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NSAIDs and stroke risk

David J Blacker
Med J Aust 2011; 195 (9): 488. || doi: 10.5694/mja11.11185
Published online: 7 November 2011

Recent studies build a strong case to suggest that there is a clear risk

Clearly, stroke prevention is preferable to the currently available treatments, particularly for haemorrhagic stroke. The burden of stroke is substantial, so all strategies to reduce risk must be considered. The traditional risk factors, especially hypertension, are well recognised, but there is also increasing interest in identifying and modulating novel risks1 and precipitant causes. In this issue of the Journal, an important article by Caughey and colleagues2 adds to the growing literature concerning the risk of stroke related to the use of non-steroidal anti-inflammatory drugs (NSAIDs), particularly those with selective cyclooxygenase (COX)-2 inhibition. If the use of these agents is a clear and substantial risk, then avoiding such medications, particularly in high-risk patients, may be an important preventive strategy. But is the risk clear and substantial, or are other factors involved? Is there a potential for abandoning useful medications and also creating undue anxiety for patients currently using them to treat painful chronic conditions?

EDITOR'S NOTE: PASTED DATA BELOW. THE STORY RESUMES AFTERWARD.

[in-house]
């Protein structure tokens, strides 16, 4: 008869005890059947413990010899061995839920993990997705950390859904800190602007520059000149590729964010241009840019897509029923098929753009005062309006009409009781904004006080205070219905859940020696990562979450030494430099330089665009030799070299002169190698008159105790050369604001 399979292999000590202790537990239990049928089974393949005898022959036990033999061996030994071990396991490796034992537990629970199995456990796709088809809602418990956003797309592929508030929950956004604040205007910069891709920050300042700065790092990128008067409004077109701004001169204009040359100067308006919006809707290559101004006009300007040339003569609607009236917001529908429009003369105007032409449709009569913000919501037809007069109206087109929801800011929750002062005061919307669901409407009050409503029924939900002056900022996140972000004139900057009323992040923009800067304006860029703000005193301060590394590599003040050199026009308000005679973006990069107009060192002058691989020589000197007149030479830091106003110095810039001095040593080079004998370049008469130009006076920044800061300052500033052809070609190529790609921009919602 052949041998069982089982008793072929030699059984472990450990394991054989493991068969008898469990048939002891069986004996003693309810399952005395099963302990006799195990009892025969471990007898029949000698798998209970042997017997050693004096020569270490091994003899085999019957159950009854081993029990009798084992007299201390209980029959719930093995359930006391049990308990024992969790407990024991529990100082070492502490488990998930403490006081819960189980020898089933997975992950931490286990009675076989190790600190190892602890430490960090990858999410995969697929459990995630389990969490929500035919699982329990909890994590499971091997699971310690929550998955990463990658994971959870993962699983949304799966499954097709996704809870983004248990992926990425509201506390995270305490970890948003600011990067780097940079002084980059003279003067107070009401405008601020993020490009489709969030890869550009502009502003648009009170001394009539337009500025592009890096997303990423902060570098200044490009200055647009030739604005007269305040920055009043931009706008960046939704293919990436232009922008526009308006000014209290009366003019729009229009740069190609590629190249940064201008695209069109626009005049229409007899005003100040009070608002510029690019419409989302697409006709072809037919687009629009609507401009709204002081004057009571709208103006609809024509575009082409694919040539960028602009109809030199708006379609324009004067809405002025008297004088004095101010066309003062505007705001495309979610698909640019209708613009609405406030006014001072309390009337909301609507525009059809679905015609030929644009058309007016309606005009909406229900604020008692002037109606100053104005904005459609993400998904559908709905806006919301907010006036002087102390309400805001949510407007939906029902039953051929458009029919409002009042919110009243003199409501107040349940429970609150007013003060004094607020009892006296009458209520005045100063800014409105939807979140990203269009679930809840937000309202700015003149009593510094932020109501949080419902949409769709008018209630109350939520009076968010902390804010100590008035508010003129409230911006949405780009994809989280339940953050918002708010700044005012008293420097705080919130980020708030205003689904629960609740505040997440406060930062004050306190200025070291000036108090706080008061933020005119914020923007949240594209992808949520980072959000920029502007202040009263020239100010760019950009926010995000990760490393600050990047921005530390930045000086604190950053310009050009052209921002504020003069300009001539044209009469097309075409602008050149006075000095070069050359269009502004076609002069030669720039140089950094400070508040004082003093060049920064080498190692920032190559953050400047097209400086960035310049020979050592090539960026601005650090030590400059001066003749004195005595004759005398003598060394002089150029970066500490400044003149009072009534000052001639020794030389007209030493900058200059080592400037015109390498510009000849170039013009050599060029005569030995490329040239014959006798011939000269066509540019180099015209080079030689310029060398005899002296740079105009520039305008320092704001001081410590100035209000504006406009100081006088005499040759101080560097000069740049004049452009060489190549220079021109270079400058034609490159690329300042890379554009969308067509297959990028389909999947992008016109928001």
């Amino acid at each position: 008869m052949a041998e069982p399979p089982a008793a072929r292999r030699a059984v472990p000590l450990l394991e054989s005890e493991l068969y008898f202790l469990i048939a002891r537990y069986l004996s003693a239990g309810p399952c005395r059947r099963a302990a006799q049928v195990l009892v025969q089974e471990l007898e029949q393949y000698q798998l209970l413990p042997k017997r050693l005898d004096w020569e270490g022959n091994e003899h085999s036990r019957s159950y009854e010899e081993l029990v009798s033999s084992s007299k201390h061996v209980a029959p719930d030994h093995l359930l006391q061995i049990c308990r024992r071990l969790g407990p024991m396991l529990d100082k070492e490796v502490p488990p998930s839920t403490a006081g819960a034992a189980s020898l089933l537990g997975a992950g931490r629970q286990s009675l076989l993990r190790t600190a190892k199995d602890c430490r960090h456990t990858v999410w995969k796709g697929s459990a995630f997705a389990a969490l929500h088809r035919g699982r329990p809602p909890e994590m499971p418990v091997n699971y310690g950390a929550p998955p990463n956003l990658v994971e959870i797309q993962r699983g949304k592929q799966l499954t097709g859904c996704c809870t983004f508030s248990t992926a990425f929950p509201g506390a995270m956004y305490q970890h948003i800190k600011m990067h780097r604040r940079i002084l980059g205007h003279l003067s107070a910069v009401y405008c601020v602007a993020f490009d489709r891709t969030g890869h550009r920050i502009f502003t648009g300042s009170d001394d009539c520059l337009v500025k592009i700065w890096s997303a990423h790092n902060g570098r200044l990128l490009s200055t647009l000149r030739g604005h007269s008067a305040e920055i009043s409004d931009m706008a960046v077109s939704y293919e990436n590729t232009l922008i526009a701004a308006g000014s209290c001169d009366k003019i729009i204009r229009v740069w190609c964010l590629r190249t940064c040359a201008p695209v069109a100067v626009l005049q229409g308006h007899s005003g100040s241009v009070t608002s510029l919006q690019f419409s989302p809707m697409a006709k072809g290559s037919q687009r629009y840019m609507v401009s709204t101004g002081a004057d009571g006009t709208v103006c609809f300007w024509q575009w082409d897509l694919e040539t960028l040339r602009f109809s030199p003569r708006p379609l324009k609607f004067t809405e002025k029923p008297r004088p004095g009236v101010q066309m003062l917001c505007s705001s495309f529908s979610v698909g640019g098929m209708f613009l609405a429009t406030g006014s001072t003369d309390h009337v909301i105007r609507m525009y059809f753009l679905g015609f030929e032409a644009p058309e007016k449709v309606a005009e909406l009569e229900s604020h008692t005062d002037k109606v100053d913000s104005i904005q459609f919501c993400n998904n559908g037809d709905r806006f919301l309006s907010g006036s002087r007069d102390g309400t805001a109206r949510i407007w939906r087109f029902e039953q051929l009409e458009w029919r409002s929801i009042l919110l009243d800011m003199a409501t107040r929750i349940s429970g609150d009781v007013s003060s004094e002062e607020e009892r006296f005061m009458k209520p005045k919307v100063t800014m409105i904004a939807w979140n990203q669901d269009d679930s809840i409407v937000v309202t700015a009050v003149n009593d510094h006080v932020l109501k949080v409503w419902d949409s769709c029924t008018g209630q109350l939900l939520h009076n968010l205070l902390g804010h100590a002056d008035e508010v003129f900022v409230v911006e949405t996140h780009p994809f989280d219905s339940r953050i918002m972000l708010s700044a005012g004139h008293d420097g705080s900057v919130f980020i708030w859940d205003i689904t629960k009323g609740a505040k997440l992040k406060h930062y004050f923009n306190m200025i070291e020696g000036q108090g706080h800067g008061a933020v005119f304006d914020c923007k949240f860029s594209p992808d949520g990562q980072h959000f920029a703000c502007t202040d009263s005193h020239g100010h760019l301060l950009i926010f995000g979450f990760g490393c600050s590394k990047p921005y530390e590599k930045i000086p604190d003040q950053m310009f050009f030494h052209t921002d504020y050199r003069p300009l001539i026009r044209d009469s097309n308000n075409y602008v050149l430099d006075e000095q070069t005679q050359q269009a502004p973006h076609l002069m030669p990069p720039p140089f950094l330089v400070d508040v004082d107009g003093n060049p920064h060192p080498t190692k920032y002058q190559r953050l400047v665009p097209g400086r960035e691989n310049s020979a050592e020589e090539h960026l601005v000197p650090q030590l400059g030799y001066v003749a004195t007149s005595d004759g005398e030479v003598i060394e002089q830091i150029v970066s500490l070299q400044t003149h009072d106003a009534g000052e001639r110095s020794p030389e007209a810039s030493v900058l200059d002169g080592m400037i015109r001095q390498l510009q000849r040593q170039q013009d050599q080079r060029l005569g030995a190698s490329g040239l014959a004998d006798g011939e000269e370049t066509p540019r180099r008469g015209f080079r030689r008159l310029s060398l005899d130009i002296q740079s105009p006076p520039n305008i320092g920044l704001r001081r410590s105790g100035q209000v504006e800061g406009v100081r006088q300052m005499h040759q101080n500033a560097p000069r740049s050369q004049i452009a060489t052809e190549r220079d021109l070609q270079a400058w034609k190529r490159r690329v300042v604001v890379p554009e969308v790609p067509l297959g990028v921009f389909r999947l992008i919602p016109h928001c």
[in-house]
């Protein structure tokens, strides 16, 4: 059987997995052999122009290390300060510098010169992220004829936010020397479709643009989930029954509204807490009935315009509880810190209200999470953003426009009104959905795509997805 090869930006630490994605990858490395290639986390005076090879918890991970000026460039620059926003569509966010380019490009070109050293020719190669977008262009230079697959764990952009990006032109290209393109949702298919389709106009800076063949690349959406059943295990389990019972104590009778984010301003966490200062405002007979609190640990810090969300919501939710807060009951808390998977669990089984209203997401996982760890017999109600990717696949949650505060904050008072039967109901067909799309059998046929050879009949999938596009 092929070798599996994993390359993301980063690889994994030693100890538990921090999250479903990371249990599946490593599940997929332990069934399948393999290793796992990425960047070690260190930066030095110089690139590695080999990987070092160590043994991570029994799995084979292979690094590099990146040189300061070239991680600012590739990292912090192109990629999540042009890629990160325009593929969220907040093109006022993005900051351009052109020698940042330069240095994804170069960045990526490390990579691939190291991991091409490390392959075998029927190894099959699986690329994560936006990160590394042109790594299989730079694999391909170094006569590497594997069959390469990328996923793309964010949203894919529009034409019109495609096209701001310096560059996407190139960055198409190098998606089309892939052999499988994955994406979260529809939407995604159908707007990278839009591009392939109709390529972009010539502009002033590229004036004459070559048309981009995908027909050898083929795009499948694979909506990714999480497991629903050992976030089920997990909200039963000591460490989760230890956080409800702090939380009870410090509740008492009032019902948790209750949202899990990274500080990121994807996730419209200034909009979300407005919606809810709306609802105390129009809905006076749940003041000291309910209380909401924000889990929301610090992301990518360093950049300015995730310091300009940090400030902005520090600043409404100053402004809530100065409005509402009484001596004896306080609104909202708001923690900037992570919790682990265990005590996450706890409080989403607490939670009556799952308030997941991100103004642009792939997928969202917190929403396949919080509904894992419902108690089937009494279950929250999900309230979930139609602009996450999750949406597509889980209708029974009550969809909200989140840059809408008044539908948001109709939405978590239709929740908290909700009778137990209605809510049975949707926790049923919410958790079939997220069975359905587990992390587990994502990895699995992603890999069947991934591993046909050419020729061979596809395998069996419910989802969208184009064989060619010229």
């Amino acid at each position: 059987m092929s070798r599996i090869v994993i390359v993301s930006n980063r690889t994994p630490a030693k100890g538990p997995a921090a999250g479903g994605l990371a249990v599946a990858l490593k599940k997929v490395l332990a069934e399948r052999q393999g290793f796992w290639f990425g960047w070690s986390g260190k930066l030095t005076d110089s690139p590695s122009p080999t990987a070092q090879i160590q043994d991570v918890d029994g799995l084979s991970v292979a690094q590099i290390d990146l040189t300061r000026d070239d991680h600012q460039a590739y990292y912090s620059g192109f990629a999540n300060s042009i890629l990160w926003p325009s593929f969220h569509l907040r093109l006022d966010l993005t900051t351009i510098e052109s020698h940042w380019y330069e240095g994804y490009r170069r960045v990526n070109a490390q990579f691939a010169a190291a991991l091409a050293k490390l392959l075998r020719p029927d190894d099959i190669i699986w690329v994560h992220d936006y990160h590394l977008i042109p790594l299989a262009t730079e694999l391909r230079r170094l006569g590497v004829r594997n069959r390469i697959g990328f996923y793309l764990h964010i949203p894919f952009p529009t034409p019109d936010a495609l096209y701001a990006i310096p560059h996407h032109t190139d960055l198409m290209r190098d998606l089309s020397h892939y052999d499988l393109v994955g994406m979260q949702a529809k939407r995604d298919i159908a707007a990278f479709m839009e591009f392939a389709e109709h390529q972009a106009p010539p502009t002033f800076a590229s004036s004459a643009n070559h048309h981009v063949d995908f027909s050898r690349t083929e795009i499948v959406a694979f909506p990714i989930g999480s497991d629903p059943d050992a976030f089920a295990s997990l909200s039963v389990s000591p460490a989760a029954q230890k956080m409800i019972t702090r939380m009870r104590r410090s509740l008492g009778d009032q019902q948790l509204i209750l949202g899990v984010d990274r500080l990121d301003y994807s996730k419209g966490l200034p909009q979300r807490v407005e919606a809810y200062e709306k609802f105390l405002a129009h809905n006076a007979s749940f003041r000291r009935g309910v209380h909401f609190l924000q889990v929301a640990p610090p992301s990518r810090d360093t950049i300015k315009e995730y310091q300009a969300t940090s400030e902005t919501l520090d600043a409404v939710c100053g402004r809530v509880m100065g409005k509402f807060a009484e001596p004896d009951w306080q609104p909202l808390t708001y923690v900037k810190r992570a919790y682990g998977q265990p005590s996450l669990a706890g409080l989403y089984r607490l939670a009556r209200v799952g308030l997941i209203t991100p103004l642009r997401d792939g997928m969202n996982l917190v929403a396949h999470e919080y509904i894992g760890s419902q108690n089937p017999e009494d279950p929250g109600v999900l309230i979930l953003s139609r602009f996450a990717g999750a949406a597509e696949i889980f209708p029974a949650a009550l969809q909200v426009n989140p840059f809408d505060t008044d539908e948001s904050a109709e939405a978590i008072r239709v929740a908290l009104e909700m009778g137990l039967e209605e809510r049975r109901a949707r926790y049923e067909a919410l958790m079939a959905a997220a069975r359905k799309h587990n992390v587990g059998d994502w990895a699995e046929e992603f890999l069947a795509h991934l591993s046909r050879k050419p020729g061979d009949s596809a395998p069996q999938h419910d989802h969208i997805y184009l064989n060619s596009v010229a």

• David J Blacker1,2

  • 1 Sir Charles Gairdner Hospital, Perth, WA.
  • 2 University of Western Australia, Perth, WA.


Competing interests:

I have received support for travel and accommodation at meetings from Boehringer Ingelheim and Sanofi–Synthelabo. I have also received advisory board fees from Novo Nordisk and per-patient payments to my institution from Servier for a clinical trial.

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